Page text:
IMJ Comic Book Reviews

LM ULTRA THIN BOX BREAKIMJ Comic Book Reviews Banner NO JM5 STAR RATING SYSTEM LOGObatman-and-robin-34Batman and Robin #34
Robin Rises Part 2
Writer: Peter J. Tomasi
Artists: Patrick Gleason, Mick Gray
Colorist: John Kalisz
Letterer: Carlos M. Mangual
$2.99, 20 Pages

This review is going to be tough… Mainly because I’m a big fan of Peter J. Tomasi and Patrick Gleason— especially when they work together. Their run on DC’s Green Lantern Corps is both legendary and awe-inspiring… And knowing how great the two of them can be side-by-side only made my disappointment with Batman and Robin #34 harder to swallow.

I chose to review this particular issue because I was curious to see how they were going to handle Damian Wayne’s inevitable rebirth. And if I’m brutally honest, the story did almost nothing for me. Last time I read this series a year and a half ago, Bruce Wayne was mourning the loss of his son and former Robin– and was attempting to bring him back to life. Guess what’s going on in this issue? Bruce Wayne is still mourning for his son and former Robin, and is attempting to bring him back to life. It’s been a year and a half and we’re still stuck on this? Maybe there was another story in-between (I don’t know because I’ve haven’t read those comics) but if the story has literally not moved in this long stretch of time, I feel really bad for regular readers.

I do have a few positive things to say about the story/writing: Tomasi does not ignore continuity and uses it to embellish his story. He takes advantage of the wonderful world that is the DCU and pulls in various elements of its rich history. There is also a good scene between Batman and Dick Grayson that encapsulates their close relationship and shows why they work so well together. In truth, it’s nice to see the Bat Family starting to reconcile a bit after what they went through with the Joker a year ago.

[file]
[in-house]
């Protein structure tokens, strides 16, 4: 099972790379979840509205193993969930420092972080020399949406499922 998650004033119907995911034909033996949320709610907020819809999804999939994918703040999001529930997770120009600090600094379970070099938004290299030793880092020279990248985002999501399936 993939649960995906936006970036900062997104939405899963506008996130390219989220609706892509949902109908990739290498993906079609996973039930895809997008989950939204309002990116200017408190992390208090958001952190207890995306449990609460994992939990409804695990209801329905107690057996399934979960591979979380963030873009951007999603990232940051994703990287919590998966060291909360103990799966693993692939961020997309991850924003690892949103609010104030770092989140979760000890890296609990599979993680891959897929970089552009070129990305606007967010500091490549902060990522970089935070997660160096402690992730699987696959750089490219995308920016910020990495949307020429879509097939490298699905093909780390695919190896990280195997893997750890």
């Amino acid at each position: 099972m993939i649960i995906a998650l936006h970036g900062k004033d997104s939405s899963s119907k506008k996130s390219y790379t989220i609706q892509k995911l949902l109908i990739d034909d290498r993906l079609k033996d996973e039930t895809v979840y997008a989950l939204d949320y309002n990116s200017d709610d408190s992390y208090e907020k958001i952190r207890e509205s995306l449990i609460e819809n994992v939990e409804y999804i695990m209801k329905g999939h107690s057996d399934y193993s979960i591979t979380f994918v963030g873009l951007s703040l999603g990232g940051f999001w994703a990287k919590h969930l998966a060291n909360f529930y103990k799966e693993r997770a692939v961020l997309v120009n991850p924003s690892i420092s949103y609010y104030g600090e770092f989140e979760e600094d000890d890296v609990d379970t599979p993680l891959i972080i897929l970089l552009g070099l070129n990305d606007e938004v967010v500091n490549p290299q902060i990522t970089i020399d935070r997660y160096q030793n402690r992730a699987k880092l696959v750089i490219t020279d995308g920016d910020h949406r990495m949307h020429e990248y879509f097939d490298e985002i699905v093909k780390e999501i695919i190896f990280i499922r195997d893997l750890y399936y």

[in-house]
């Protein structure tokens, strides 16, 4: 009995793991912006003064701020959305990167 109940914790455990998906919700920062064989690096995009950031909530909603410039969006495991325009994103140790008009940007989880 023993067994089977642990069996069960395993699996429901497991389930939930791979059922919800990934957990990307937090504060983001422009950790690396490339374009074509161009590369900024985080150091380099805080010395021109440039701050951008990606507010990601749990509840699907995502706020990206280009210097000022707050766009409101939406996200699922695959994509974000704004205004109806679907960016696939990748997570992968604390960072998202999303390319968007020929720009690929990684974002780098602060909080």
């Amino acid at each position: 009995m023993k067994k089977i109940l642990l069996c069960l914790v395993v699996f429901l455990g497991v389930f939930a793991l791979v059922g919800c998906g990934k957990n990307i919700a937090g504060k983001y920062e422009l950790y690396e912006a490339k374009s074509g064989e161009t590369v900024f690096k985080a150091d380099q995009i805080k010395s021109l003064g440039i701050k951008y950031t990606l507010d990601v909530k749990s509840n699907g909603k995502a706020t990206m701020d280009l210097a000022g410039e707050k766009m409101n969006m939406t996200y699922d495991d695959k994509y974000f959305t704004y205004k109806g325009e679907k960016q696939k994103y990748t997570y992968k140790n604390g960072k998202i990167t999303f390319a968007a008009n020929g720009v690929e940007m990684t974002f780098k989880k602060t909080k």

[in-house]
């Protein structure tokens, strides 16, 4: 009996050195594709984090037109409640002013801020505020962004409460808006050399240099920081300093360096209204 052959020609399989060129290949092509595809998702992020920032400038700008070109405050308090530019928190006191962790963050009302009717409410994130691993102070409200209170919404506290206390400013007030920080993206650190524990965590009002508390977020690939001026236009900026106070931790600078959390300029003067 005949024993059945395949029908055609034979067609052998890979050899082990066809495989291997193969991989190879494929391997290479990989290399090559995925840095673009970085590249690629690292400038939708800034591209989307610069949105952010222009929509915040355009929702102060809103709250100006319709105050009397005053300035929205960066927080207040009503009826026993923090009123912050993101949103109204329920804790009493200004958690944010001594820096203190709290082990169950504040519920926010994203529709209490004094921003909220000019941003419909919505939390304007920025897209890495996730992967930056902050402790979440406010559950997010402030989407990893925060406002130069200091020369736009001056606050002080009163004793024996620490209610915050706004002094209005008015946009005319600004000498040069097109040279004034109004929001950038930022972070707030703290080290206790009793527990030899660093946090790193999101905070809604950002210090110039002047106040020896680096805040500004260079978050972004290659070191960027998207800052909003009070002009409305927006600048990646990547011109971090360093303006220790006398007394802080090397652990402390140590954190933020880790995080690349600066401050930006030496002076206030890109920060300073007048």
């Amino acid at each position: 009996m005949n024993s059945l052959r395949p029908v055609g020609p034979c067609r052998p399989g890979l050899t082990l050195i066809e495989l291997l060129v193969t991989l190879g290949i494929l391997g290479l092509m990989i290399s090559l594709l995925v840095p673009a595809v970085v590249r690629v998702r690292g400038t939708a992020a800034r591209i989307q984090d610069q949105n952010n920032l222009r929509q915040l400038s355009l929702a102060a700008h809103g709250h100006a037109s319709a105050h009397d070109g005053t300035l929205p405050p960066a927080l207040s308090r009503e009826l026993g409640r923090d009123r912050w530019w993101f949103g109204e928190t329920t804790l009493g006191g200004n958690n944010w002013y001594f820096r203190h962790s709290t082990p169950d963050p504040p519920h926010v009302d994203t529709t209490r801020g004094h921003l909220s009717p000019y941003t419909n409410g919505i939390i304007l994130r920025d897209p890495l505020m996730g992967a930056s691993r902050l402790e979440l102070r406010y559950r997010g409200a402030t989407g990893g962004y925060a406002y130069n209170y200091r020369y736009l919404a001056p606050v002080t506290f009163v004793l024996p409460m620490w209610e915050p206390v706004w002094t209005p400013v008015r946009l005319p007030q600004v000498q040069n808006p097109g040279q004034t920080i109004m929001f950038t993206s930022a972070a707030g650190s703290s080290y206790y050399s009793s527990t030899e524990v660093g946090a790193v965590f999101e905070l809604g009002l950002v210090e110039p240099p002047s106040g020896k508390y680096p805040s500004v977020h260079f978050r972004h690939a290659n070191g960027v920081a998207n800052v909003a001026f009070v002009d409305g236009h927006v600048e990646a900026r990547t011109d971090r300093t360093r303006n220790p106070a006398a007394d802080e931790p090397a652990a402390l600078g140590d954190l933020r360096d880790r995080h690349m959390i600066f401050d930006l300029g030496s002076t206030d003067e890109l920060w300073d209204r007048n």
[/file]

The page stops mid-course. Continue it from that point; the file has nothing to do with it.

Sadly, everything else just falls flat. I know Jason Todd is a smartass, but his sarcastic remarks and “jokes” become way too much in a very short amount of time. Even worse, they aren’t that funny and the comedic timing seemed a bit off. Even Captain Marvel (Shazam) attempts to make a joke with– and pass a charming line at– Wonder Woman… Right after a fairly serious scene! Off-handed jokes can work in comics, of course– primarily to break tension– but they didn’t here, making me even more frustrated.

I should add it’s really kind of entertaining to see Batman go to such ridiculous lengths to try to bring his son back to life. (I know he’s really smart, but some of these ideas are way out there.) What’s even more crazy– Batman seems to think one of these nutty plans could actually work. You could argue Batman isn’t thinking rationally because he’s grieving, but I’m not sure even the Dark Knight would go as far as distracting his long-time friends in the Justice League…  Just so they won’t attempt to stop him from traveling to Apokolips. What’s even stranger? Batman and Lex Luthor (now part of the League– a really stupid idea) actually seem to have a “buddy moment” towards the end of the book.